Red Wine as Beverage of Choice
This is an article from MedScape with more information and explanation of the possible benefit of red wine in reducing breast cancer risk. Note that the study did not look at recurrence risk for women who had already had breast cancer, but common sense would suggest that reduction in one area is likely duplicated in another. Here is the beginning and then a link:
For Women Who Imbibe, Red Wine May Be Healthier Option
January 11, 2012 — When it comes to the consumption of alcohol, the message has been decidedly mixed. Some studies show that moderate consumption might offer some health benefits, especially for the heart; other studies show an increased risk for certain cancers with the consumption of a very small amount of alcohol.
A new study has found that the consumption of red wine might offer some degree of protection against breast cancer. The results of this small study, published online December 7, 2011 in the Journal of Women's Health, challenge findings suggesting that all types of alcohol consumption can raise the risk of developing breast cancer.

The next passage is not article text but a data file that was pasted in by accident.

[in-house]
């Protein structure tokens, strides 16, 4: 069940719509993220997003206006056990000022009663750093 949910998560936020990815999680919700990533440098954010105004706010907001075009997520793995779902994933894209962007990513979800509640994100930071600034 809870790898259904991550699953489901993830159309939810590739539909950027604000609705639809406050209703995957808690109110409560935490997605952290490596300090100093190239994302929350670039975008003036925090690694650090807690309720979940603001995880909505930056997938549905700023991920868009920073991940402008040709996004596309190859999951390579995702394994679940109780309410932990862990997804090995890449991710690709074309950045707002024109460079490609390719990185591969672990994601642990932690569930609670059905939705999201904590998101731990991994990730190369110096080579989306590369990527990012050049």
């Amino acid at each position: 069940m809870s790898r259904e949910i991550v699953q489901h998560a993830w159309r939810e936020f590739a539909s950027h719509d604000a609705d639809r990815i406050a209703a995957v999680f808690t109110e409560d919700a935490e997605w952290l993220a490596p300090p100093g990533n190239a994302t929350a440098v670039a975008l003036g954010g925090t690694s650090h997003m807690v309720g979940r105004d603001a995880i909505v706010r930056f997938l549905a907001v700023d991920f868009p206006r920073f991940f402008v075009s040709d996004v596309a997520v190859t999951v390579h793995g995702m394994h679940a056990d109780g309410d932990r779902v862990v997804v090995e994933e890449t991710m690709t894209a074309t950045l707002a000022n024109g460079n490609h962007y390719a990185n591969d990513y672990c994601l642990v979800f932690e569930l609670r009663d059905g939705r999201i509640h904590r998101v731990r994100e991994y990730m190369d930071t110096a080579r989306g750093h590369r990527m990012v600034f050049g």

In the study, researchers from Cedars-Sinai Medical Center in Los Angeles, California, found that, in healthy premenopausal women, red wine is associated with significantly more free testosterone (mean difference, 0.64 pg/mL; P = .009) and less sex-hormone-binding globulin (mean difference, 5.0 nmol/L; P = .007) than white wine.
In addition, luteinizing hormone was significantly higher with red wine than with white wine (mean difference, 2.3 mIU/mL; P = .027). Follicle-stimulating hormone levels were also higher with red wine, but not reach statistical significance.
These data suggest that red wine acts as a nutritional aromatase inhibitor (AI), the study authors note, which might explain why drinking red wine does not appear to increase the risk for breast cancer.
Intriguing, but More Research Needed